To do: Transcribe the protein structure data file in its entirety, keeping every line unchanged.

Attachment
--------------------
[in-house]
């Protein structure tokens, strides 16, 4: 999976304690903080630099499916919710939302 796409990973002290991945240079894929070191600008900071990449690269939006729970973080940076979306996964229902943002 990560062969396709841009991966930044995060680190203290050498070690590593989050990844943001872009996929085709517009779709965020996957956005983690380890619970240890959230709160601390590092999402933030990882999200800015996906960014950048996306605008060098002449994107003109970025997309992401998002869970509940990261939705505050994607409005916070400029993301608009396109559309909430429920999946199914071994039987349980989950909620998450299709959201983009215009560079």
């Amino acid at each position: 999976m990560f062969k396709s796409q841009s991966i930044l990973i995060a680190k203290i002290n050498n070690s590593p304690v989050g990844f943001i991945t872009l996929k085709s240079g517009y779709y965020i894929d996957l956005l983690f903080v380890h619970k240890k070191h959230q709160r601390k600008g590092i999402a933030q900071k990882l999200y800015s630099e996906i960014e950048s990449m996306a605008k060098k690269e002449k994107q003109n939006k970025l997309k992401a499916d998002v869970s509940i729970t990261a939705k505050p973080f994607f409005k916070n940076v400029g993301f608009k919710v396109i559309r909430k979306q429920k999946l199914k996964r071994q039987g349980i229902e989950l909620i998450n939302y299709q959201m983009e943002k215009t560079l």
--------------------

[in-house]
């Protein structure tokens, strides 16, 4: 999976304690903080630099499916919710939302 796409990973002290991945240079894929070191600008900071990449690269939006729970973080940076979306996964229902943002 990560062969396709841009991966930044995060680190203290050498070690590593989050990844943001872009996929085709517009779709965020996957956005983690380890619970240890959230709160601390590092999402933030990882999200800015996906960014950048996306605008060098002449994107003109970025997309992401998002869970509940990261939705505050994607409005916070400029993301608009396109559309909430429920999946199914071994039987349980989950909620998450299709959201983009215009560079």
């Amino acid at each position: 999976m990560f062969k396709s796409q841009s991966i930044l990973i995060a680190k203290i002290n050498n070690s590593p304690v989050g990844f943001i991945t872009l996929k085709s240079g517009y779709y965020i894929d996957l956005l983690f903080v380890h619970k240890k070191h959230q709160r601390k600008g590092i999402a933030q900071k990882l999200y800015s630099e996906i960014e950048s990449m996306a605008k060098k690269e002449k994107q003109n939006k970025l997309k992401a499916d998002v869970s509940i729970t990261a939705k505050p973080f994607f409005k916070n940076v400029g993301f608009k919710v396109i559309r909430k979306q429920k999946l199914k996964r071994q039987g349980i229902e989950l909620i998450n939302y299709q959201m983009e943002k215009t560079l």